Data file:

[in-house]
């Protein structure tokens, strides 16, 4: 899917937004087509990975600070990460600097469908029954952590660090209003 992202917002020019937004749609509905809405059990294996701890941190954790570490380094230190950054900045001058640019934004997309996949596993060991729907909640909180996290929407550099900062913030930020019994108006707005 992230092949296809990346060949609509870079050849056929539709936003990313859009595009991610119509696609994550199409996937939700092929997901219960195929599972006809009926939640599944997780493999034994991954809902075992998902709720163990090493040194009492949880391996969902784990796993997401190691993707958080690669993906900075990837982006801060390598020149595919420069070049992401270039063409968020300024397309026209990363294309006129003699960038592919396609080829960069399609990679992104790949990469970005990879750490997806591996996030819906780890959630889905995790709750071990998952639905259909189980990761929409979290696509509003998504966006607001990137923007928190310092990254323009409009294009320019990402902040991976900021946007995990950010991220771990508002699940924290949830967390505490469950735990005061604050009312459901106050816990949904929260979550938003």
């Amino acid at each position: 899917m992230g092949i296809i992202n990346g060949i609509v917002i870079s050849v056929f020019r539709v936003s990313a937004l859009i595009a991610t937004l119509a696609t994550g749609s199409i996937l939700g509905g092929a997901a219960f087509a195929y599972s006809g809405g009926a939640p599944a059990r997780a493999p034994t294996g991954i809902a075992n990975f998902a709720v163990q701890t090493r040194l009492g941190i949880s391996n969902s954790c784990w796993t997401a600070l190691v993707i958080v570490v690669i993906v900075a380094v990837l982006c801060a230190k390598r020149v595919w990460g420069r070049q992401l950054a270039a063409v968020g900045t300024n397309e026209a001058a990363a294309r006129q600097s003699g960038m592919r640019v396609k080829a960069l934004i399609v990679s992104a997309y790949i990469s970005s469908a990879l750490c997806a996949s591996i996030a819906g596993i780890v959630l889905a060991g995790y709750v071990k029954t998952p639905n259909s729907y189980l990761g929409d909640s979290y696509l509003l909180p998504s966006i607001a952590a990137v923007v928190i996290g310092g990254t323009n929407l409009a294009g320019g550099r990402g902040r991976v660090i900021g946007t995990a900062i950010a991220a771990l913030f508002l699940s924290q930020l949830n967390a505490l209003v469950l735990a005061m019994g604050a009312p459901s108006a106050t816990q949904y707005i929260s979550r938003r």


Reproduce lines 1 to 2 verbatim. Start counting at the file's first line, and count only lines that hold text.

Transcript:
[in-house]
């Protein structure tokens, strides 16, 4: 899917937004087509990975600070990460600097469908029954952590660090209003 992202917002020019937004749609509905809405059990294996701890941190954790570490380094230190950054900045001058640019934004997309996949596993060991729907909640909180996290929407550099900062913030930020019994108006707005 992230092949296809990346060949609509870079050849056929539709936003990313859009595009991610119509696609994550199409996937939700092929997901219960195929599972006809009926939640599944997780493999034994991954809902075992998902709720163990090493040194009492949880391996969902784990796993997401190691993707958080690669993906900075990837982006801060390598020149595919420069070049992401270039063409968020300024397309026209990363294309006129003699960038592919396609080829960069399609990679992104790949990469970005990879750490997806591996996030819906780890959630889905995790709750071990998952639905259909189980990761929409979290696509509003998504966006607001990137923007928190310092990254323009409009294009320019990402902040991976900021946007995990950010991220771990508002699940924290949830967390505490469950735990005061604050009312459901106050816990949904929260979550938003």